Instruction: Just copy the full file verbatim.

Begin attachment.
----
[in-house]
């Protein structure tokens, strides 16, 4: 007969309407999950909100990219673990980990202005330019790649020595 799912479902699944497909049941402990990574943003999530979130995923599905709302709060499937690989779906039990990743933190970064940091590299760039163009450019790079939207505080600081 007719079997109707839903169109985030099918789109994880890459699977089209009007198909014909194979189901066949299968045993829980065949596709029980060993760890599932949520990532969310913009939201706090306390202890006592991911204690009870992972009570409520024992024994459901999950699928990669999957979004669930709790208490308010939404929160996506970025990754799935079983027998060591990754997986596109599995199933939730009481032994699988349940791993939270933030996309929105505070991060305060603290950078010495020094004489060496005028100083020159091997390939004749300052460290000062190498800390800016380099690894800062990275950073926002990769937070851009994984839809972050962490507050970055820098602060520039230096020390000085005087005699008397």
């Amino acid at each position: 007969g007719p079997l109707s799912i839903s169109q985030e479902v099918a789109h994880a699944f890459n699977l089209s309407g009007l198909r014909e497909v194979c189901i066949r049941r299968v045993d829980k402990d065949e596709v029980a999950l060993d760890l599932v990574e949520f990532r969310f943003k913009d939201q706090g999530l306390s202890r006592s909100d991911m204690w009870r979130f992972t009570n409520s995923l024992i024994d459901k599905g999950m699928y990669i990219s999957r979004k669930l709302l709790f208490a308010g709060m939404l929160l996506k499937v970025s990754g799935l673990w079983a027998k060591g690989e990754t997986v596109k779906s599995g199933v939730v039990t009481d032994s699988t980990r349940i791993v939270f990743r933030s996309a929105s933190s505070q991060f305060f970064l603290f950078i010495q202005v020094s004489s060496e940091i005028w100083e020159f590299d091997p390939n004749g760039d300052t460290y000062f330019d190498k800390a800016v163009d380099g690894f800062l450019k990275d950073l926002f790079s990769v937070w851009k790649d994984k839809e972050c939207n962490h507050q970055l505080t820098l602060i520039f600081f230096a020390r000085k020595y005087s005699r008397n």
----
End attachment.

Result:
[in-house]
């Protein structure tokens, strides 16, 4: 007969309407999950909100990219673990980990202005330019790649020595 799912479902699944497909049941402990990574943003999530979130995923599905709302709060499937690989779906039990990743933190970064940091590299760039163009450019790079939207505080600081 007719079997109707839903169109985030099918789109994880890459699977089209009007198909014909194979189901066949299968045993829980065949596709029980060993760890599932949520990532969310913009939201706090306390202890006592991911204690009870992972009570409520024992024994459901999950699928990669999957979004669930709790208490308010939404929160996506970025990754799935079983027998060591990754997986596109599995199933939730009481032994699988349940791993939270933030996309929105505070991060305060603290950078010495020094004489060496005028100083020159091997390939004749300052460290000062190498800390800016380099690894800062990275950073926002990769937070851009994984839809972050962490507050970055820098602060520039230096020390000085005087005699008397």
């Amino acid at each position: 007969g007719p079997l109707s799912i839903s169109q985030e479902v099918a789109h994880a699944f890459n699977l089209s309407g009007l198909r014909e497909v194979c189901i066949r049941r299968v045993d829980k402990d065949e596709v029980a999950l060993d760890l599932v990574e949520f990532r969310f943003k913009d939201q706090g999530l306390s202890r006592s909100d991911m204690w009870r979130f992972t009570n409520s995923l024992i024994d459901k599905g999950m699928y990669i990219s999957r979004k669930l709302l709790f208490a308010g709060m939404l929160l996506k499937v970025s990754g799935l673990w079983a027998k060591g690989e990754t997986v596109k779906s599995g199933v939730v039990t009481d032994s699988t980990r349940i791993v939270f990743r933030s996309a929105s933190s505070q991060f305060f970064l603290f950078i010495q202005v020094s004489s060496e940091i005028w100083e020159f590299d091997p390939n004749g760039d300052t460290y000062f330019d190498k800390a800016v163009d380099g690894f800062l450019k990275d950073l926002f790079s990769v937070w851009k790649d994984k839809e972050c939207n962490h507050q970055l505080t820098l602060i520039f600081f230096a020390r000085k020595y005087s005699r008397n």